Can a roof’s material cool the outside air and lower energy demand? An Argonne study says it can.
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LEMONT, Ill. ~ Researchers at the U.S. Department of Energy's Argonne National Laboratory have conducted a study to examine the impact of three different types of roofing strategies on near-surface temperature and cooling energy demand in the Chicago metropolitan area. The team ran a regional climate model simulating the Chicago metro area and three types of roofs: cool (painted a heat-reflecting white), green (vegetation), and solar panels.

The results showed that all three types of roofs reduced the near-surface temperature and AC consumption demand during daytime hours when air temperature is the highest. Cool roofs reduced AC energy consumption the most, followed by green roofs and solar panel roofs, with energy demand being reduced by 16.6%, 14.0%, and 7.6%, respectively.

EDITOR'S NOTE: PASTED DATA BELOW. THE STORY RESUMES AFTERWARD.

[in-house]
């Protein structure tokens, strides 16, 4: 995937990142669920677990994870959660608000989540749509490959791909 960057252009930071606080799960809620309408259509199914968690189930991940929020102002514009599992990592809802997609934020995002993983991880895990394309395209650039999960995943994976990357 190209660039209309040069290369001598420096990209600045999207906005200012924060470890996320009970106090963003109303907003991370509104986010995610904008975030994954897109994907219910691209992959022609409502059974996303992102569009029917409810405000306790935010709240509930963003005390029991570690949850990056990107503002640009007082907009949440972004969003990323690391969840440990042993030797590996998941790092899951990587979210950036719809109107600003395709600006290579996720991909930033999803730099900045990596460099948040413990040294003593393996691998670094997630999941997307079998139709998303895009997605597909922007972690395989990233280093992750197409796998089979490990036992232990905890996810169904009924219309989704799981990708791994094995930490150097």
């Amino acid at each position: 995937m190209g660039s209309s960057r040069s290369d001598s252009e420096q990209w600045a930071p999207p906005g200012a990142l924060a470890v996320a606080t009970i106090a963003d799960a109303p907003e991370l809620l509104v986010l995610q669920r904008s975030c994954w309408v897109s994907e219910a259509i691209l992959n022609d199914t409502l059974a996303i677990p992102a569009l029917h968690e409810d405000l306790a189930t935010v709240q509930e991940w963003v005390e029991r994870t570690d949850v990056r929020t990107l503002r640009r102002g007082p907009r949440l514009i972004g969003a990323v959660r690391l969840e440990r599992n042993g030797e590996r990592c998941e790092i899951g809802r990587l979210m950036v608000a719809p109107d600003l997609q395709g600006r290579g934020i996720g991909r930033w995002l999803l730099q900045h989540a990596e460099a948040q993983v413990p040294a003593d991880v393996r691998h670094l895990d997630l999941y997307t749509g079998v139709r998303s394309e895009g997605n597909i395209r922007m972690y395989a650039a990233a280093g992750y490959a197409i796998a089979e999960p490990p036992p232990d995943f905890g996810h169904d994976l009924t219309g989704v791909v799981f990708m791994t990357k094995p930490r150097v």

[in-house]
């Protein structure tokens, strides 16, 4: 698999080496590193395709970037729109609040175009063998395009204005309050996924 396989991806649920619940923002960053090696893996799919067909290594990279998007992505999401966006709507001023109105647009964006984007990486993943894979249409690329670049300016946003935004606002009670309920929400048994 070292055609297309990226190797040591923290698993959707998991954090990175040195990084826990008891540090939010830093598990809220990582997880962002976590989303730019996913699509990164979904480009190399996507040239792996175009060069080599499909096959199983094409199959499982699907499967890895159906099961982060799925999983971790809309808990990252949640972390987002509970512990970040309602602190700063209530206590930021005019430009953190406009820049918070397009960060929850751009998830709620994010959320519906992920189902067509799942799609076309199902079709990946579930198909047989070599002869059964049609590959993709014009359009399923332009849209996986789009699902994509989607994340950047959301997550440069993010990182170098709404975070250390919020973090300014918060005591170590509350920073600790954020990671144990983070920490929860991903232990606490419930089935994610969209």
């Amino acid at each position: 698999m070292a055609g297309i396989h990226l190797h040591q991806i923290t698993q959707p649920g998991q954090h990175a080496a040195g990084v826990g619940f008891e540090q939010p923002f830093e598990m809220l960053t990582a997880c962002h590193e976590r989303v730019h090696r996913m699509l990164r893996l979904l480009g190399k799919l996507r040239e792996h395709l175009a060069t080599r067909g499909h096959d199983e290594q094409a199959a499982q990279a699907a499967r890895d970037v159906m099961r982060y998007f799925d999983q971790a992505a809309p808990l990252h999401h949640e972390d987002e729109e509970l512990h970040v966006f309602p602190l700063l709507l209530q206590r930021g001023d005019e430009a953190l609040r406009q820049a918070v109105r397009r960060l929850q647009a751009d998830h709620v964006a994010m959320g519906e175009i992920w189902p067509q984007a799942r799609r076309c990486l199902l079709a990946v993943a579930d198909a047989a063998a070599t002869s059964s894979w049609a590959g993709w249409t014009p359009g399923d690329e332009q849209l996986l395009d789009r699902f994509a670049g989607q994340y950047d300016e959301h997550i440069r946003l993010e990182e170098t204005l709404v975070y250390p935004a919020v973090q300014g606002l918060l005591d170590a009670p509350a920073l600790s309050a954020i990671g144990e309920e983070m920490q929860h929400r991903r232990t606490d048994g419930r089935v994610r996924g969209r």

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The study concluded that cool roofs offer the best potential for cooling effects and cooling energy saving due to their lower cost compared to other two technologies, as well as not requiring additional water. The results will help inform sustainable development approaches, lower summertime cooling energy demand, and help minimize greenhouse gas emissions in the long term over the Chicago region.

The research was conducted as part of the Community Research on Climate & Urban Science (CROCUS) Urban Integrated Field Laboratory, which is led by Argonne in partnership with academic and community organizations and civic and industry champions focused on studying urban climate change in Chicago region. The researchers hope to achieve next a city-scale and global-scale model for each of the roofing options from this baseline study.
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